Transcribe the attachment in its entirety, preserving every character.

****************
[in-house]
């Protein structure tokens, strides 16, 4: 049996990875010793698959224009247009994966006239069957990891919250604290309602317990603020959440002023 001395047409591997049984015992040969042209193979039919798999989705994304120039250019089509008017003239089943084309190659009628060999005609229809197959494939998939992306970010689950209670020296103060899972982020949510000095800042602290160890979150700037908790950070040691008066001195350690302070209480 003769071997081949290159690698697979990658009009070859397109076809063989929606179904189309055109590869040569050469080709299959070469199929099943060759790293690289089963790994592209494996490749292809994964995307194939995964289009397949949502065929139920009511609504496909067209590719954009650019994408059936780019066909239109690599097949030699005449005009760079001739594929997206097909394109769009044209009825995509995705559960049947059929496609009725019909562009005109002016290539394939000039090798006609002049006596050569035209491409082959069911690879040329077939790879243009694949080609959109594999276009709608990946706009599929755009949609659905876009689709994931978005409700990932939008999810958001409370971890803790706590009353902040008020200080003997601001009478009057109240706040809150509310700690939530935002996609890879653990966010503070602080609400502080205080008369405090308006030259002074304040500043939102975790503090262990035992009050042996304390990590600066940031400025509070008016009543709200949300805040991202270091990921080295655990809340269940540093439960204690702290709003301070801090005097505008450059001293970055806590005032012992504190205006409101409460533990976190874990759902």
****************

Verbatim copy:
[in-house]
């Protein structure tokens, strides 16, 4: 049996990875010793698959224009247009994966006239069957990891919250604290309602317990603020959440002023 001395047409591997049984015992040969042209193979039919798999989705994304120039250019089509008017003239089943084309190659009628060999005609229809197959494939998939992306970010689950209670020296103060899972982020949510000095800042602290160890979150700037908790950070040691008066001195350690302070209480 003769071997081949290159690698697979990658009009070859397109076809063989929606179904189309055109590869040569050469080709299959070469199929099943060759790293690289089963790994592209494996490749292809994964995307194939995964289009397949949502065929139920009511609504496909067209590719954009650019994408059936780019066909239109690599097949030699005449005009760079001739594929997206097909394109769009044209009825995509995705559960049947059929496609009725019909562009005109002016290539394939000039090798006609002049006596050569035209491409082959069911690879040329077939790879243009694949080609959109594999276009709608990946706009599929755009949609659905876009689709994931978005409700990932939008999810958001409370971890803790706590009353902040008020200080003997601001009478009057109240706040809150509310700690939530935002996609890879653990966010503070602080609400502080205080008369405090308006030259002074304040500043939102975790503090262990035992009050042996304390990590600066940031400025509070008016009543709200949300805040991202270091990921080295655990809340269940540093439960204690702290709003301070801090005097505008450059001293970055806590005032012992504190205006409101409460533990976190874990759902």